Golf Courses Go Green With Less Green — Two Approaches
Despite its reputation for indulging in water-wasting ways — or perhaps because of this reputation — people take note when Las Vegas makes a special effort to conserve water. Las Vegas is viewed as the prodigal son of cities, much lauded when it takes up the good cause of water conservation after its profligate ways.
The city of Atlanta, for one, found inspiration from Las Vegas’s water saving efforts. A story in the Atlanta JournalConstitution stated, “When it comes to water, the Big Peach has a thing or two in common with Sin City.” Atlanta officials hired consultants from Las Vegas to help them deal with their unprecedented drought.
That Las Vegas conservation efforts often make a bigger splash and get more attention than do Arizona’s is grounds for a critical apprisal of their water saving strategies, especially if you are from Arizona. University of Arizona student researcher Tim Cloninger considered golf courses which are significant water users, comparing Las Vegas and Arizona strategies to promote more water-efficient courses. His study shows two much different approaches that yield different results.
Due to a lack of progress in meeting conservation goals, the Southern Nevada Water Authority in 1991 launched an aggressive multi-million dollar water conservation plan called “water smart landscapes.” The rebate program pays residential or commercial water users, such as golf courses, $1.50 for every square foot of turf replaced with desert landscaping with no cap on the acreage.
Cloninger reports that golf courses have been star achievers in the rebate program. Since 2002, 24 of the 52 Las Vegas Valley golf courses have converted 425 acres of turf to a desert landscape. On average, the turf reduction program for golf courses saves one billion gallons of water per year.
Cloninger describes Arizona’s much different approach to ensure water savings on golf courses. The Las Vegas approach of cash up front encourages immediate results and is suitable for a city getting started late and needing to catch up. Arizona has taken a more long-term, institutional approach, with laws and regulations put in place to ensure that golf courses are constructed and managed for greater water efficiency.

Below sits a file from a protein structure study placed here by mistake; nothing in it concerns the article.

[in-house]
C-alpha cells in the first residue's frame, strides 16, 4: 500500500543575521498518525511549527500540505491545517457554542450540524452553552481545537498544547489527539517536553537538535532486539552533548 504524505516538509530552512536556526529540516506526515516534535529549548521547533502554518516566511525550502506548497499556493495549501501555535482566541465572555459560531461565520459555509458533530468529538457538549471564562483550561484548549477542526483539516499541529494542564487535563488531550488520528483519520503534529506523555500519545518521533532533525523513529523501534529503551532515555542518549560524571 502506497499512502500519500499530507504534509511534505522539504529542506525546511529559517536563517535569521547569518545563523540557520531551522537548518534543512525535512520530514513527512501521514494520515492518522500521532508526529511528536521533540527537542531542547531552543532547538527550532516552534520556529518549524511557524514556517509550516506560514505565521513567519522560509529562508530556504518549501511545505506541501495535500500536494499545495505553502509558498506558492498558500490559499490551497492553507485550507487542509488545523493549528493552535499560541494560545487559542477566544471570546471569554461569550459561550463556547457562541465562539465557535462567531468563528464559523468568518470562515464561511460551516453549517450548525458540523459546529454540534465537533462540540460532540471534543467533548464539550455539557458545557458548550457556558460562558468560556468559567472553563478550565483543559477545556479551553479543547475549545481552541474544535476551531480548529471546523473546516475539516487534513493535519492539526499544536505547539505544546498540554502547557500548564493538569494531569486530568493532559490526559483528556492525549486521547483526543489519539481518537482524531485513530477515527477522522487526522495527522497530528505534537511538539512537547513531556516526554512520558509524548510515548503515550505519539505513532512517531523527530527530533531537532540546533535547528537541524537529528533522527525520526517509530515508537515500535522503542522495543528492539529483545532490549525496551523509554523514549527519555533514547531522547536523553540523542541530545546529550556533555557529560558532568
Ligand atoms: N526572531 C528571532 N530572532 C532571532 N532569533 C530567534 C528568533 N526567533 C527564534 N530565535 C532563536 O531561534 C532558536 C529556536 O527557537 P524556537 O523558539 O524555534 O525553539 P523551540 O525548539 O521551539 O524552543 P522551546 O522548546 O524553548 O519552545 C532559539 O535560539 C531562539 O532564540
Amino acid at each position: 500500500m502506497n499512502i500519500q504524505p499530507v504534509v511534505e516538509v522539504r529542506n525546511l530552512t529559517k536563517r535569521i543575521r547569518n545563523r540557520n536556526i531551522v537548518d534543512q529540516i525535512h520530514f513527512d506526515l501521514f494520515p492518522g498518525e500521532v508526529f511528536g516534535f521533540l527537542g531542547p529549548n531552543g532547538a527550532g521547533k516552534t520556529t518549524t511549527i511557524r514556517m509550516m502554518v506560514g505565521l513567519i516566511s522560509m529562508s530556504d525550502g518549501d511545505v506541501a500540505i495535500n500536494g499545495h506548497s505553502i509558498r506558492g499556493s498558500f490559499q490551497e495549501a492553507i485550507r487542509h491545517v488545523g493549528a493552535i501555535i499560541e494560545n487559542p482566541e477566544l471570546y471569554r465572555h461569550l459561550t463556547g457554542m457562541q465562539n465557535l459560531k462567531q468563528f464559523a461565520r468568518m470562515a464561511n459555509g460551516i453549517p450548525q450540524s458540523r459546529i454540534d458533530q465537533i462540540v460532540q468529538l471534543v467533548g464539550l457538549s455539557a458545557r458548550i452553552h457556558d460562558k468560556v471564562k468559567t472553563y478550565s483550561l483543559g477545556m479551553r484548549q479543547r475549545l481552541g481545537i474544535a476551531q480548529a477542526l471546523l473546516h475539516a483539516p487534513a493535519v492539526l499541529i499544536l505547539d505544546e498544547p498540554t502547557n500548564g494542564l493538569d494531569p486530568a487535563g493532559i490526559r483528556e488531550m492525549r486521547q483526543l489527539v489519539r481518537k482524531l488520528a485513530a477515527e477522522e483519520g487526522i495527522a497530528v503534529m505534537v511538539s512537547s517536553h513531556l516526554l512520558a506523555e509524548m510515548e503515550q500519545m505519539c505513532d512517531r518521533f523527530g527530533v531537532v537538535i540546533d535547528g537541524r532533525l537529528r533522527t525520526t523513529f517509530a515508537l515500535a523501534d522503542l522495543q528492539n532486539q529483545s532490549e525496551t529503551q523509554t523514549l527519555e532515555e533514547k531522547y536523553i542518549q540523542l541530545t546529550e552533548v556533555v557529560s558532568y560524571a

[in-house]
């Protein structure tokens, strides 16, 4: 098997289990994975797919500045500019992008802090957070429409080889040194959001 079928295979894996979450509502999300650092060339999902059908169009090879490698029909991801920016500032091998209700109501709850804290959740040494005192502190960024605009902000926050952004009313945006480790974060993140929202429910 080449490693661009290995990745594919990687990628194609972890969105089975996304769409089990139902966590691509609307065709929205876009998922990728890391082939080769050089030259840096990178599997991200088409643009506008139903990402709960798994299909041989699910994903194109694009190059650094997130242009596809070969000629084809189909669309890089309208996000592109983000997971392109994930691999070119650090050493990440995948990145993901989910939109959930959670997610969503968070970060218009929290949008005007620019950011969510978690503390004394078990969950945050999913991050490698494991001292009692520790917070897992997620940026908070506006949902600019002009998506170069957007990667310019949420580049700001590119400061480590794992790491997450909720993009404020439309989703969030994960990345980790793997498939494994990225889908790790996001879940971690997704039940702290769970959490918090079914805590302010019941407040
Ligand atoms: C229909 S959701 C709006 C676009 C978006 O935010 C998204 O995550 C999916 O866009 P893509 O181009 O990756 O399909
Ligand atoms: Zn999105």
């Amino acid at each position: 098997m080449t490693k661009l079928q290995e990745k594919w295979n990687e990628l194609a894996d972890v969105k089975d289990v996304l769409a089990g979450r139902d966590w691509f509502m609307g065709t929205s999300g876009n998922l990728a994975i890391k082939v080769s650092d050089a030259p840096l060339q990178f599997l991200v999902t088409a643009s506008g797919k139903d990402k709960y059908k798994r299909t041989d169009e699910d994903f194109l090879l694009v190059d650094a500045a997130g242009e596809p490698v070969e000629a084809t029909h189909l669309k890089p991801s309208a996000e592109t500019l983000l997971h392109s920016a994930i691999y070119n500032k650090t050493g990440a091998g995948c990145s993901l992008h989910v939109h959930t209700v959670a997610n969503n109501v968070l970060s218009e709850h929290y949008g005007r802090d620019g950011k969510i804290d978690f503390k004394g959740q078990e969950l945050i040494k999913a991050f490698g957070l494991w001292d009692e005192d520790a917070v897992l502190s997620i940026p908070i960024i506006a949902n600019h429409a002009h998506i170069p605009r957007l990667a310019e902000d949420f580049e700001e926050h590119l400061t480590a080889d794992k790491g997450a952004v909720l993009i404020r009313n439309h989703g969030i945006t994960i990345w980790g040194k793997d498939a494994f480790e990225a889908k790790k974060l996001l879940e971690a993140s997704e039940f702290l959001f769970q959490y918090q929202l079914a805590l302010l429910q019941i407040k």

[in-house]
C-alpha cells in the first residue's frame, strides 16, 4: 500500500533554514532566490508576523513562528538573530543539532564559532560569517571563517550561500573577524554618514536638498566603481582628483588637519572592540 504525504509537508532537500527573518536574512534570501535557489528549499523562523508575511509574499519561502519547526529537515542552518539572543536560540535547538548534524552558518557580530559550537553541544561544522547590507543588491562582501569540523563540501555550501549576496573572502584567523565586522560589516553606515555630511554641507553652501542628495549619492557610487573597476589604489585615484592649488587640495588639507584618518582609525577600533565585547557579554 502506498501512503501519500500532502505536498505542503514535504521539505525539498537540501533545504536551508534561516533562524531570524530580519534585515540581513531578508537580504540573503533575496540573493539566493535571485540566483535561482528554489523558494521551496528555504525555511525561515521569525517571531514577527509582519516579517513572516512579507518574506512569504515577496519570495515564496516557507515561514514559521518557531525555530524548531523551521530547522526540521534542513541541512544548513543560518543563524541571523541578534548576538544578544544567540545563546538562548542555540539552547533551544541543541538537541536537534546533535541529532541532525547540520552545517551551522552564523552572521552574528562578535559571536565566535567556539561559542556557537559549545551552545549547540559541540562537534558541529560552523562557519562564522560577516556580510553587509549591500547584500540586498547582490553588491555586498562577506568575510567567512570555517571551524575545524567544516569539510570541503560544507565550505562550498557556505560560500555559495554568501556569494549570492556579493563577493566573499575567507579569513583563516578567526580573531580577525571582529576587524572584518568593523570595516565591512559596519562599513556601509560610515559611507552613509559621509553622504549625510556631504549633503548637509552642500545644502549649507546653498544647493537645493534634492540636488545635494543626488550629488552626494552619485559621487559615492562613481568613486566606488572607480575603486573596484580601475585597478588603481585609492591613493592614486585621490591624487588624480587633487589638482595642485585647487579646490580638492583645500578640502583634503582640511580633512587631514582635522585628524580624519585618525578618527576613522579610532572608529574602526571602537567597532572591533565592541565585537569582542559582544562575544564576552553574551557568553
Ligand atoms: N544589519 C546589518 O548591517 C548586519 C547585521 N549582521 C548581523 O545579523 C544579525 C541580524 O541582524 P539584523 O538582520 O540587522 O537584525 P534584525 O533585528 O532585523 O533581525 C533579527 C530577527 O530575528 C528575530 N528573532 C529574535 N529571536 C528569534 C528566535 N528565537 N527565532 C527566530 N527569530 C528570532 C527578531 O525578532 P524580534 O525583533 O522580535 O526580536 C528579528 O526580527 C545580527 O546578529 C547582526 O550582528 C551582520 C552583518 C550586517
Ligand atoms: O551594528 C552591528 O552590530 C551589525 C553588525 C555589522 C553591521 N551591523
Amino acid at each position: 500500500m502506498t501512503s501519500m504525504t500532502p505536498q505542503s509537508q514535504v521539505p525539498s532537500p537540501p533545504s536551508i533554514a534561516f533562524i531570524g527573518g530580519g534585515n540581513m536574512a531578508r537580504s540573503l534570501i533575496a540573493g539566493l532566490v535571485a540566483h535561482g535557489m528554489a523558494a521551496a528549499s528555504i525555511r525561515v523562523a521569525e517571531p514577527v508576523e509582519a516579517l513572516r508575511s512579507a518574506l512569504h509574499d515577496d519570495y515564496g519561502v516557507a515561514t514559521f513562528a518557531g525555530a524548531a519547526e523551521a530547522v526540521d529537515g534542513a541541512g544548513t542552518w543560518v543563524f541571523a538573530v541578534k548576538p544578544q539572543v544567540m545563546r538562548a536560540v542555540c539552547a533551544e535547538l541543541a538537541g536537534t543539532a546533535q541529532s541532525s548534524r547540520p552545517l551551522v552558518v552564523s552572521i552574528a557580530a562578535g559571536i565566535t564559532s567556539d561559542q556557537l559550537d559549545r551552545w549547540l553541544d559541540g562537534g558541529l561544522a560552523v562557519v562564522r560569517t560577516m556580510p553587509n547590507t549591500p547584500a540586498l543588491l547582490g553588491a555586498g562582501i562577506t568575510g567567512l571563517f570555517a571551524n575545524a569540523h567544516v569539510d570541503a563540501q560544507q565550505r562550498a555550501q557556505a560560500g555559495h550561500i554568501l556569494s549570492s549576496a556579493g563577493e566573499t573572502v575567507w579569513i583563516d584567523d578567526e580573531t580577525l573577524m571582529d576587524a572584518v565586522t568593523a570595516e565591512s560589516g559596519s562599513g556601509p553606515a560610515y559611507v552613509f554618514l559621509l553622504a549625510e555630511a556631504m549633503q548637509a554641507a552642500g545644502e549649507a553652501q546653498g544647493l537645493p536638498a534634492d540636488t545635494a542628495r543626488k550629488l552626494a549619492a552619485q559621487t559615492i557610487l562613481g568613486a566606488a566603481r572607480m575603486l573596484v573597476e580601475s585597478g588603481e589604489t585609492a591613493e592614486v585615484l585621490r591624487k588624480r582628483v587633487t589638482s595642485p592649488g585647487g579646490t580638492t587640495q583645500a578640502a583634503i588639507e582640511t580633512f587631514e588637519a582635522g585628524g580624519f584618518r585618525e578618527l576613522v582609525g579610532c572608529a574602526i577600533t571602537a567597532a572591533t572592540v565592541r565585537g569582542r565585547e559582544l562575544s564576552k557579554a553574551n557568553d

Arizona was thinking about golf course water use in 1980 when the Legislature passed the Groundwater Management Act. The GMA established the Arizona Department of Water Resources which then developed management plans in each of the newly established five Active Management Areas. The management plans regulated golf course water use within the AMAs. Golf courses with over ten acres of irrigated turf are considered large turf facilities, covered by the Industrial Conservation Program of the AMA Management Plan.
The management plans recognize that key to ensuring golf course water savings is regulating the amount of turf. Less turf means less water use. Beginning with the First Management Plan in 1984, ADWR regulated acreage of golf courses built after January 1984. The plan limited new golf courses to 23.8 acre-feet of water per hole. At an application rate of 4.6 acre-feet a golf course could have no more than five acres of turf per hole. For an 18-hole golf course, this allows 90 acres of turf.
This new model golf course contrasted with the pre-1984 design defined by a tree-lined layout with more turf. Cloninger reports that ADWR regulations required golf course architects to design more narrow, target style layouts that concentrated the turf in the playing areas. On average, the golf courses within AMAs built after 1984 have 30 acres less turf than the pre-1984 courses.
Along with golf course design another Management Plan strategy is to encourage the use of renewable sources of water. A golf course in Arizona using 100 percent of a “renewable” source of water is not regulated by the maximum total annual water allotment. If one drop of groundwater is used to irrigate the course, however, the golf course is regulated by the total annual water allotment.
Cloninger reports that since First Management Plan was implemented in 1985 the trend for golf courses to use a renewable source of water is on the rise. For example, in the Tucson AMA in 1995, 34 percent of the water use was from renewable sources, and in 2006, 53 percent was from a renewable source.
Cloninger’s study shows that in 2006, the 330 golf courses in Arizona used approximately 160,000 acre feet of water. Of those 160,000 af, approximately 80,000 af were groundwater, 38,000 af surface water, and 46,000 af effluent.
Cloninger concludes that in shaping desert golf course design ADWR conservation plans have saved a significant amount of precious groundwater. In the Phoenix AMA, 1,706 golf course holes or roughly 95 18-hole golf courses have been constructed since the First Management Plan was implemented in 1985
The average size of an eighteen hole golf course in the Phoenix AMA prior to the ADWR regulation was 105 acres of irrigated turf; after 1985 the average size decreased to 84 acres of turf. Applying the ADWR regulatory application rate of 4.9 acre feet per year for turf, the Phoenix AMA potentially saves 3.18 billion gallons of water per year by reducing the size of courses.
That compares very favorably to Las Vegas where the SNWA has spent millions on the golf course turf reduction program over the past seven years saving approximately one billion gallons of water annually. Cloninger concludes that Arizona’s GMA demonstrates that the workings of effective policy and regulations is a far better water-saving option than the extensive and costly Las Vegas turf reduction program.